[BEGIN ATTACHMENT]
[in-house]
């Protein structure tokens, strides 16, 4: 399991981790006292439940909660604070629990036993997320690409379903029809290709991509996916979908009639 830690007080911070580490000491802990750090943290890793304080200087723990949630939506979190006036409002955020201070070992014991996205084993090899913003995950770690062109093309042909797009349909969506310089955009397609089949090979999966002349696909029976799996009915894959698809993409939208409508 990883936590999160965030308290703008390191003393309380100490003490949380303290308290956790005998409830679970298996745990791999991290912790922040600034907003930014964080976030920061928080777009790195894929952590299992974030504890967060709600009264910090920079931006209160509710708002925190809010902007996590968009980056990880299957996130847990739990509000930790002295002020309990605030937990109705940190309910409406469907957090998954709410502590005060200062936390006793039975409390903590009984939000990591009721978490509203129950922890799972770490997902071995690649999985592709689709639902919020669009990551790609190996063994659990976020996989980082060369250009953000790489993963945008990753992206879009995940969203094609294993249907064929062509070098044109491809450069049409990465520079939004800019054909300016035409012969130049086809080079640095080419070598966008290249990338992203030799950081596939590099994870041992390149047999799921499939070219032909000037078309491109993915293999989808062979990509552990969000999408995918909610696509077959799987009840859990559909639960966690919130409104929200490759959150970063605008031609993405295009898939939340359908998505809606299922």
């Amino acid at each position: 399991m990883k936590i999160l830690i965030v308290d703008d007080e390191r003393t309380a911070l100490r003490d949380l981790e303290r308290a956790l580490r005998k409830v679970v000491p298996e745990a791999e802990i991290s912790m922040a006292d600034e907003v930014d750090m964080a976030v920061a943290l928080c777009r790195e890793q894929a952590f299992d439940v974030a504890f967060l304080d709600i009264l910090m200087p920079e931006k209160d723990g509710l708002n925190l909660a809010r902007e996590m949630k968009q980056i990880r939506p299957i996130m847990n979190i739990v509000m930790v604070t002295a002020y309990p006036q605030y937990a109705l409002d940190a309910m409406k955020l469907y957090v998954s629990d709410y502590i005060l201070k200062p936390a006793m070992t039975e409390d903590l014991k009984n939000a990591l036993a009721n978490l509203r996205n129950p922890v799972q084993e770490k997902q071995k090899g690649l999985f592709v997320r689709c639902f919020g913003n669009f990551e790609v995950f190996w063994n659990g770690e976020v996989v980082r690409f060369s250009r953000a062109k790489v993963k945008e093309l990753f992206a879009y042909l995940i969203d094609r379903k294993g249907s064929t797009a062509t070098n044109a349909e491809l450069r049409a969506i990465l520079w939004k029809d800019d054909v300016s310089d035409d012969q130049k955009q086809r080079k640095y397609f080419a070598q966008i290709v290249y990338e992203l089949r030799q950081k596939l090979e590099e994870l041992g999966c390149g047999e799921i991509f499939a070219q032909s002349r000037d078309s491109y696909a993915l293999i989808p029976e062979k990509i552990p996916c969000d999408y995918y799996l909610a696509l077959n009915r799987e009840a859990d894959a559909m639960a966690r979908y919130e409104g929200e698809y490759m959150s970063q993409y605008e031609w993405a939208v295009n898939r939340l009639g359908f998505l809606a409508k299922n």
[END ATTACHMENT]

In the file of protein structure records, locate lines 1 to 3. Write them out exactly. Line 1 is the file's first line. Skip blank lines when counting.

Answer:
[in-house]
């Protein structure tokens, strides 16, 4: 399991981790006292439940909660604070629990036993997320690409379903029809290709991509996916979908009639 830690007080911070580490000491802990750090943290890793304080200087723990949630939506979190006036409002955020201070070992014991996205084993090899913003995950770690062109093309042909797009349909969506310089955009397609089949090979999966002349696909029976799996009915894959698809993409939208409508 990883936590999160965030308290703008390191003393309380100490003490949380303290308290956790005998409830679970298996745990791999991290912790922040600034907003930014964080976030920061928080777009790195894929952590299992974030504890967060709600009264910090920079931006209160509710708002925190809010902007996590968009980056990880299957996130847990739990509000930790002295002020309990605030937990109705940190309910409406469907957090998954709410502590005060200062936390006793039975409390903590009984939000990591009721978490509203129950922890799972770490997902071995690649999985592709689709639902919020669009990551790609190996063994659990976020996989980082060369250009953000790489993963945008990753992206879009995940969203094609294993249907064929062509070098044109491809450069049409990465520079939004800019054909300016035409012969130049086809080079640095080419070598966008290249990338992203030799950081596939590099994870041992390149047999799921499939070219032909000037078309491109993915293999989808062979990509552990969000999408995918909610696509077959799987009840859990559909639960966690919130409104929200490759959150970063605008031609993405295009898939939340359908998505809606299922």
């Amino acid at each position: 399991m990883k936590i999160l830690i965030v308290d703008d007080e390191r003393t309380a911070l100490r003490d949380l981790e303290r308290a956790l580490r005998k409830v679970v000491p298996e745990a791999e802990i991290s912790m922040a006292d600034e907003v930014d750090m964080a976030v920061a943290l928080c777009r790195e890793q894929a952590f299992d439940v974030a504890f967060l304080d709600i009264l910090m200087p920079e931006k209160d723990g509710l708002n925190l909660a809010r902007e996590m949630k968009q980056i990880r939506p299957i996130m847990n979190i739990v509000m930790v604070t002295a002020y309990p006036q605030y937990a109705l409002d940190a309910m409406k955020l469907y957090v998954s629990d709410y502590i005060l201070k200062p936390a006793m070992t039975e409390d903590l014991k009984n939000a990591l036993a009721n978490l509203r996205n129950p922890v799972q084993e770490k997902q071995k090899g690649l999985f592709v997320r689709c639902f919020g913003n669009f990551e790609v995950f190996w063994n659990g770690e976020v996989v980082r690409f060369s250009r953000a062109k790489v993963k945008e093309l990753f992206a879009y042909l995940i969203d094609r379903k294993g249907s064929t797009a062509t070098n044109a349909e491809l450069r049409a969506i990465l520079w939004k029809d800019d054909v300016s310089d035409d012969q130049k955009q086809r080079k640095y397609f080419a070598q966008i290709v290249y990338e992203l089949r030799q950081k596939l090979e590099e994870l041992g999966c390149g047999e799921i991509f499939a070219q032909s002349r000037d078309s491109y696909a993915l293999i989808p029976e062979k990509i552990p996916c969000d999408y995918y799996l909610a696509l077959n009915r799987e009840a859990d894959a559909m639960a966690r979908y919130e409104g929200e698809y490759m959150s970063q993409y605008e031609w993405a939208v295009n898939r939340l009639g359908f998505l809606a409508k299922n």